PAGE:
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Prankvertising: Are Outrageous Marketing Stunts Worth the Risks?

Liabilities galore



Sweating It Out
This fusion of real-world experience and multimedia elements has led to some seriously surreal executions, and no recent stunt goes further than Felix & Lamberti’s airport ambush in Hamburg, Germany. Filmed in January, the prank was designed to tout Stress Protect, a deodorant from Beiersdorf’s Nivea brand.

Here’s how it went down: Once subjects arrived at the airport, they were secretly photographed, and then those images were flashed on televisions and plastered on hastily printed faux newspapers. The headlines screamed “Suspect on the Run,” while bogus newscasts identified the “perps” as “dangerous and unpredictable.” The PA system reverberated with physical descriptions—height, hair color, clothing—and the urgent message: “The following person is wanted … notify airport authorities immediately.”

The prankees grew increasingly confused and disoriented as the deception unfolded, then appeared mightily relieved when the punch line was revealed. “Everything was under control all the time,” says agency founder and cd Felix Schulz, noting there were no fainting spells, outbursts, thrown punches or serious complaints from those subjected to the Candid Camera-meets-The Fugitive scenario. “We hired friends who lured their best friends to the airport so that we could be relatively sure that we would get their OK to be broadcast later, but they were totally clueless. This was a risk, but it was worth it because we got the real emotions you wouldn’t get with actors.”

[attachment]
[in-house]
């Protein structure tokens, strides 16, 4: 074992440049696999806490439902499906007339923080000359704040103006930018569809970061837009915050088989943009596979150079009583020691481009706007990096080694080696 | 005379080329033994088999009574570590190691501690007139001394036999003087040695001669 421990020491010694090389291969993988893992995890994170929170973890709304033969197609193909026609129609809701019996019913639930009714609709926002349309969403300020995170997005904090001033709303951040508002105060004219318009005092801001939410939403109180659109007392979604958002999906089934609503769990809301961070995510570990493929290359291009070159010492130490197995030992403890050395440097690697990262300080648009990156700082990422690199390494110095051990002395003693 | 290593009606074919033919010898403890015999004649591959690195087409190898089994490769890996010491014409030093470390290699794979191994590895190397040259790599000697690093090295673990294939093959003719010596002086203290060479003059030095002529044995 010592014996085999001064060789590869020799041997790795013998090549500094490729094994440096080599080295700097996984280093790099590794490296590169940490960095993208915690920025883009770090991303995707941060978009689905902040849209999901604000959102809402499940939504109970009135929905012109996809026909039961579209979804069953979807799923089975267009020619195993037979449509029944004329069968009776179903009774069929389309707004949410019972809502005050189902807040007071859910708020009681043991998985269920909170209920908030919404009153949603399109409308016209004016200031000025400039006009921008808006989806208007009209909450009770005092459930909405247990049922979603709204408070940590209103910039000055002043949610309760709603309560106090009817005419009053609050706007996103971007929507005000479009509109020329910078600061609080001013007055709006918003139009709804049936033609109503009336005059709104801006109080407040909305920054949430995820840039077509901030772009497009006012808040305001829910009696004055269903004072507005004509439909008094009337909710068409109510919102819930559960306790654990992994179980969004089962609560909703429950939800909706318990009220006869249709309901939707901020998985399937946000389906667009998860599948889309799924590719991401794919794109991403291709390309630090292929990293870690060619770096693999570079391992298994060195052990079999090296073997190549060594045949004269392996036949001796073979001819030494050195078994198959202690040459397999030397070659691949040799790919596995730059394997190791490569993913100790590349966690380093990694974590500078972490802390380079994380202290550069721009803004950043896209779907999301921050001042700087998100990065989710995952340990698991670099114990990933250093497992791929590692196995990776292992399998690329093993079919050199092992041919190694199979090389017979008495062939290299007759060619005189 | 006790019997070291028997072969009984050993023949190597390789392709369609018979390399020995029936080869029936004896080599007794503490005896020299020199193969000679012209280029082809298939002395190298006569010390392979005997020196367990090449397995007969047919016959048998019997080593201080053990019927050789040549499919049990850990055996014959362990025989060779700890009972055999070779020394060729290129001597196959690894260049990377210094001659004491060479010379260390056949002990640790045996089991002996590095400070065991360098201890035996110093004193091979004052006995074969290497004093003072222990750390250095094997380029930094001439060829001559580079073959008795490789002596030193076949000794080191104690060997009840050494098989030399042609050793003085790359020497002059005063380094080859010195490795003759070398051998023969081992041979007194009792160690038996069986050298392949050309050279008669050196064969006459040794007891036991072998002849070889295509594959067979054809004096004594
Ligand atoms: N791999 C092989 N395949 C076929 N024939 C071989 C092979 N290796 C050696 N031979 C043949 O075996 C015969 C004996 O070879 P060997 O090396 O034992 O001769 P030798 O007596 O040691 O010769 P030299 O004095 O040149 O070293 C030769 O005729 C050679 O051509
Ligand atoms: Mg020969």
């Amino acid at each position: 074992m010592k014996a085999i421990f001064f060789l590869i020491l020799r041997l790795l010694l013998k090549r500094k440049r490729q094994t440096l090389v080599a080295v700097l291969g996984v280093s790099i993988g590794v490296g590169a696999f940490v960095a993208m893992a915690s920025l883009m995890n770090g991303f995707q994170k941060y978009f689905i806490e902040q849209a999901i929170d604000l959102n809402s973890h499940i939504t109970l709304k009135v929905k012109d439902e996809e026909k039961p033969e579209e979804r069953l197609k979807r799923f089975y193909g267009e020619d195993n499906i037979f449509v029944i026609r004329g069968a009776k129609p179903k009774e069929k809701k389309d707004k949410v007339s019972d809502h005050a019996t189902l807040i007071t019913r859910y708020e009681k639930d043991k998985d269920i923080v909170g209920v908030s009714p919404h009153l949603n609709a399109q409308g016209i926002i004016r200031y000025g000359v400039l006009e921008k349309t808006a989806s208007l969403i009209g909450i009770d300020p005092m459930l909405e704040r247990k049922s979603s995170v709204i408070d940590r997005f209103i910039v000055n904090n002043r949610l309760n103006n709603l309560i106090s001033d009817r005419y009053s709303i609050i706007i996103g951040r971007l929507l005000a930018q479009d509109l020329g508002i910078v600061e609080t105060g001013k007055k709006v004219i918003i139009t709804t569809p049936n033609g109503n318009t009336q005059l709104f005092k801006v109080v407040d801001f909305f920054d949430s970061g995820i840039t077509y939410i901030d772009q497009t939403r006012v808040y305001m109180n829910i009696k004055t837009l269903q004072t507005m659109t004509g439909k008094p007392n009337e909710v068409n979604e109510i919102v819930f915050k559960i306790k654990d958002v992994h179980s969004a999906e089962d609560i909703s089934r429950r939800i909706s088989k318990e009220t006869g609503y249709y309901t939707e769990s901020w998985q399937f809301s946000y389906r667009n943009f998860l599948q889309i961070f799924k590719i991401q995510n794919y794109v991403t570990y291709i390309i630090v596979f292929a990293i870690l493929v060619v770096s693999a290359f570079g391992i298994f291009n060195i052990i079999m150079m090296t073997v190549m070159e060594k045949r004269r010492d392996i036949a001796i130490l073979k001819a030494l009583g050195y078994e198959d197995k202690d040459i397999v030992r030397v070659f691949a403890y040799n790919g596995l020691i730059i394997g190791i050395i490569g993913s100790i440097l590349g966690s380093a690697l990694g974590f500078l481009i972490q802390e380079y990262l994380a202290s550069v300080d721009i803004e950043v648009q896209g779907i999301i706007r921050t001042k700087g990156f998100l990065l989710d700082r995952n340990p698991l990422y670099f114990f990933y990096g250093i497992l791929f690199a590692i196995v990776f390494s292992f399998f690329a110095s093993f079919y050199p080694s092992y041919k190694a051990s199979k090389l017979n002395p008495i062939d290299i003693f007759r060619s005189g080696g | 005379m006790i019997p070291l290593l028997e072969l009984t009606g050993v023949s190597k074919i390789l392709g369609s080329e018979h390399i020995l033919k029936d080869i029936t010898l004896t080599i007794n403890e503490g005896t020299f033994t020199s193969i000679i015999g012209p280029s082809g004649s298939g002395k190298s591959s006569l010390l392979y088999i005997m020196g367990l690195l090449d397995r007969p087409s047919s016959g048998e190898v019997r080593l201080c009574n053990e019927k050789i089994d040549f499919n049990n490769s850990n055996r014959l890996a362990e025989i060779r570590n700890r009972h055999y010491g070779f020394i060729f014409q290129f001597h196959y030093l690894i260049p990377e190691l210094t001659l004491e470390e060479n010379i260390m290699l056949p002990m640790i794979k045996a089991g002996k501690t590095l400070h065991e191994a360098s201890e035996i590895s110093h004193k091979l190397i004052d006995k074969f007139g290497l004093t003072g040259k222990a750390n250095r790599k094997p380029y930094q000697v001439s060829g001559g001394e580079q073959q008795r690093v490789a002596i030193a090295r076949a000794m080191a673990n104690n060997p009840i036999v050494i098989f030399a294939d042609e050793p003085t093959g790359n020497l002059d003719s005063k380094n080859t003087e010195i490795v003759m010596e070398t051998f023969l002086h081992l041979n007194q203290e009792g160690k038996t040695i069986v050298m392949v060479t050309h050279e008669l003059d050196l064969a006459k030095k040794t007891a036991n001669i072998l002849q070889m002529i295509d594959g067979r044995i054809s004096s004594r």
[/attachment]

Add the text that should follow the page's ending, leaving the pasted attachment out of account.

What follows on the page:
Not everyone agrees that these stunts are harmless, or that taking certain precautions absolves clients and agencies of their moral obligations. “Just because the ‘victim’ went home happy doesn’t make it right,” says Bill Green, strategy chief at Noble Mouse and an influential industry blogger. “‘Any PR is good PR’ has been replaced by ‘the end justifies the means.’ Was everyone in the airport in on it? If not, imagine strangers thinking you were wanted. Is that really worth it to the brand?”

“You don’t want your brand associated with some outrageous level of mayhem and tragedy,” adds Syracuse’s Thompson. “Although it may get people’s attention, this scary-violent material … seems to have a greater potential for backfiring, if not in litigation, then in the greater possibility of seeming offensive or in bad taste.”

And yet, the public’s seemingly endless appetite for being part of the show enables stunt makers to push the limits of acceptability. “In this age of anonymity, many people probably feel a perverse sense of flattery for being singled out,” says SJU’s Solomon. For some, just being part of these marketing campaigns becomes a fusion of flesh and pixels, the ultimate augmented reality.

That’s something marketers are eager to exploit. So, expect the outrageousness—and possibly outrage—to get ratcheted up as they seek to snare an increasingly distracted, cynical and fragmented audience. “Each one will need to be more outlandish than the one before just to break through,” as blogger and ad exec Green puts it.

Says Solomon, “I’m guessing advertisers will continue to push the envelope until some litigation throws cold water on the fire.” 

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